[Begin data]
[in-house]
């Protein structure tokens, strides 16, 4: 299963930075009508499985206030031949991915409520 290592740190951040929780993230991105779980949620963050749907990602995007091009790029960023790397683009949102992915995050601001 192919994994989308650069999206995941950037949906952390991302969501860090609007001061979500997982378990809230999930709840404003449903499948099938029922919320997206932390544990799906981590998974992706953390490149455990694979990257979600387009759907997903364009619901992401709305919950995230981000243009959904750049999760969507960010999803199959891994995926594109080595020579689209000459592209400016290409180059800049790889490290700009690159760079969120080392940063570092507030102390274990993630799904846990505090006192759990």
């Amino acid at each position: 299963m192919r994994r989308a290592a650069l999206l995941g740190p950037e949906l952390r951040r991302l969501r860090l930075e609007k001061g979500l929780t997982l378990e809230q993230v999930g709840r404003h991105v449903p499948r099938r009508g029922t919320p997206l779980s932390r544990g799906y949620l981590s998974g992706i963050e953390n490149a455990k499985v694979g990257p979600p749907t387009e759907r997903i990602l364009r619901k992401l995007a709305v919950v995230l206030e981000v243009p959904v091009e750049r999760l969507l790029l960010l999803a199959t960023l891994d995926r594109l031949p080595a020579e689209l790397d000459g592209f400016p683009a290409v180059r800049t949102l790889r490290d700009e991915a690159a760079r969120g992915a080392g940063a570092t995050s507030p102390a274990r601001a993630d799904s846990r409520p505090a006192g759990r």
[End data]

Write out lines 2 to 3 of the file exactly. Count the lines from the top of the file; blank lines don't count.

């Protein structure tokens, strides 16, 4: 299963930075009508499985206030031949991915409520 290592740190951040929780993230991105779980949620963050749907990602995007091009790029960023790397683009949102992915995050601001 192919994994989308650069999206995941950037949906952390991302969501860090609007001061979500997982378990809230999930709840404003449903499948099938029922919320997206932390544990799906981590998974992706953390490149455990694979990257979600387009759907997903364009619901992401709305919950995230981000243009959904750049999760969507960010999803199959891994995926594109080595020579689209000459592209400016290409180059800049790889490290700009690159760079969120080392940063570092507030102390274990993630799904846990505090006192759990």
């Amino acid at each position: 299963m192919r994994r989308a290592a650069l999206l995941g740190p950037e949906l952390r951040r991302l969501r860090l930075e609007k001061g979500l929780t997982l378990e809230q993230v999930g709840r404003h991105v449903p499948r099938r009508g029922t919320p997206l779980s932390r544990g799906y949620l981590s998974g992706i963050e953390n490149a455990k499985v694979g990257p979600p749907t387009e759907r997903i990602l364009r619901k992401l995007a709305v919950v995230l206030e981000v243009p959904v091009e750049r999760l969507l790029l960010l999803a199959t960023l891994d995926r594109l031949p080595a020579e689209l790397d000459g592209f400016p683009a290409v180059r800049t949102l790889r490290d700009e991915a690159a760079r969120g992915a080392g940063a570092t995050s507030p102390a274990r601001a993630d799904s846990r409520p505090a006192g759990r």